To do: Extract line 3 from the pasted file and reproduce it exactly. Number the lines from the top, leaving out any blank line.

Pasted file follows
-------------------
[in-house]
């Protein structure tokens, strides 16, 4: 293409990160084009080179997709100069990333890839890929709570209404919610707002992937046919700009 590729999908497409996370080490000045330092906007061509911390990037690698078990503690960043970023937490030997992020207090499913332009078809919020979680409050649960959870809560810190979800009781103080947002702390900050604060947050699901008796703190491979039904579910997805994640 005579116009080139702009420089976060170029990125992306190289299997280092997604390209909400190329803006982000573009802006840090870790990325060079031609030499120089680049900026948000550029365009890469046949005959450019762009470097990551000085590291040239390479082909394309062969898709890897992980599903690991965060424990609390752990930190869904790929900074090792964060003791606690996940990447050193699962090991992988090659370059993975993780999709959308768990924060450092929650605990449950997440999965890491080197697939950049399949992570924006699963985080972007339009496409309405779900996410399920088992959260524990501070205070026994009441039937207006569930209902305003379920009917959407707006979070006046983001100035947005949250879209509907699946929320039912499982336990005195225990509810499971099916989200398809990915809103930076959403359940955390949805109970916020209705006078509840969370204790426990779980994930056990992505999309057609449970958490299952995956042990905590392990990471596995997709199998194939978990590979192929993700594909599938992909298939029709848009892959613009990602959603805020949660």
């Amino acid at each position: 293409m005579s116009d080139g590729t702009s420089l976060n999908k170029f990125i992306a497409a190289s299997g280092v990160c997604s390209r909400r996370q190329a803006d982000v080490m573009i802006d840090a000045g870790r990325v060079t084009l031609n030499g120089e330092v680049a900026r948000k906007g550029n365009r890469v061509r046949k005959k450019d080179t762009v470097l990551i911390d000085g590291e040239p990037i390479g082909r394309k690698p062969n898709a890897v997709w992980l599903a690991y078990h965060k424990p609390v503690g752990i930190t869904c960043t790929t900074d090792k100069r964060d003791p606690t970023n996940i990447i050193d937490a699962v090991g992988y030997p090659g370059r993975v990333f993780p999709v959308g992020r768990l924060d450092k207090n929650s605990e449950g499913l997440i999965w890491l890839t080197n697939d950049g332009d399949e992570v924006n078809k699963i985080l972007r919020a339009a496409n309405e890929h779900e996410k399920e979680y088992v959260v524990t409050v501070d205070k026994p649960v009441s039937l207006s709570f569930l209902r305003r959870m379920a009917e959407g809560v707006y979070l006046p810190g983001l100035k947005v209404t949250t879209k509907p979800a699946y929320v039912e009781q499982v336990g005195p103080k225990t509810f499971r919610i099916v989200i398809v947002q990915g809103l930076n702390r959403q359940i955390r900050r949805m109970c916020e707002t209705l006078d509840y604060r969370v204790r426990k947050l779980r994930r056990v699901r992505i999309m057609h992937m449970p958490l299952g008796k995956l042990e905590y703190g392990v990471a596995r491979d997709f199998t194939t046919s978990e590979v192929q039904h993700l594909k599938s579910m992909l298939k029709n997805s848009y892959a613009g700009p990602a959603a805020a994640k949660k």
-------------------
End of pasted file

């Amino acid at each position: 293409m005579s116009d080139g590729t702009s420089l976060n999908k170029f990125i992306a497409a190289s299997g280092v990160c997604s390209r909400r996370q190329a803006d982000v080490m573009i802006d840090a000045g870790r990325v060079t084009l031609n030499g120089e330092v680049a900026r948000k906007g550029n365009r890469v061509r046949k005959k450019d080179t762009v470097l990551i911390d000085g590291e040239p990037i390479g082909r394309k690698p062969n898709a890897v997709w992980l599903a690991y078990h965060k424990p609390v503690g752990i930190t869904c960043t790929t900074d090792k100069r964060d003791p606690t970023n996940i990447i050193d937490a699962v090991g992988y030997p090659g370059r993975v990333f993780p999709v959308g992020r768990l924060d450092k207090n929650s605990e449950g499913l997440i999965w890491l890839t080197n697939d950049g332009d399949e992570v924006n078809k699963i985080l972007r919020a339009a496409n309405e890929h779900e996410k399920e979680y088992v959260v524990t409050v501070d205070k026994p649960v009441s039937l207006s709570f569930l209902r305003r959870m379920a009917e959407g809560v707006y979070l006046p810190g983001l100035k947005v209404t949250t879209k509907p979800a699946y929320v039912e009781q499982v336990g005195p103080k225990t509810f499971r919610i099916v989200i398809v947002q990915g809103l930076n702390r959403q359940i955390r900050r949805m109970c916020e707002t209705l006078d509840y604060r969370v204790r426990k947050l779980r994930r056990v699901r992505i999309m057609h992937m449970p958490l299952g008796k995956l042990e905590y703190g392990v990471a596995r491979d997709f199998t194939t046919s978990e590979v192929q039904h993700l594909k599938s579910m992909l298939k029709n997805s848009y892959a613009g700009p990602a959603a805020a994640k949660k």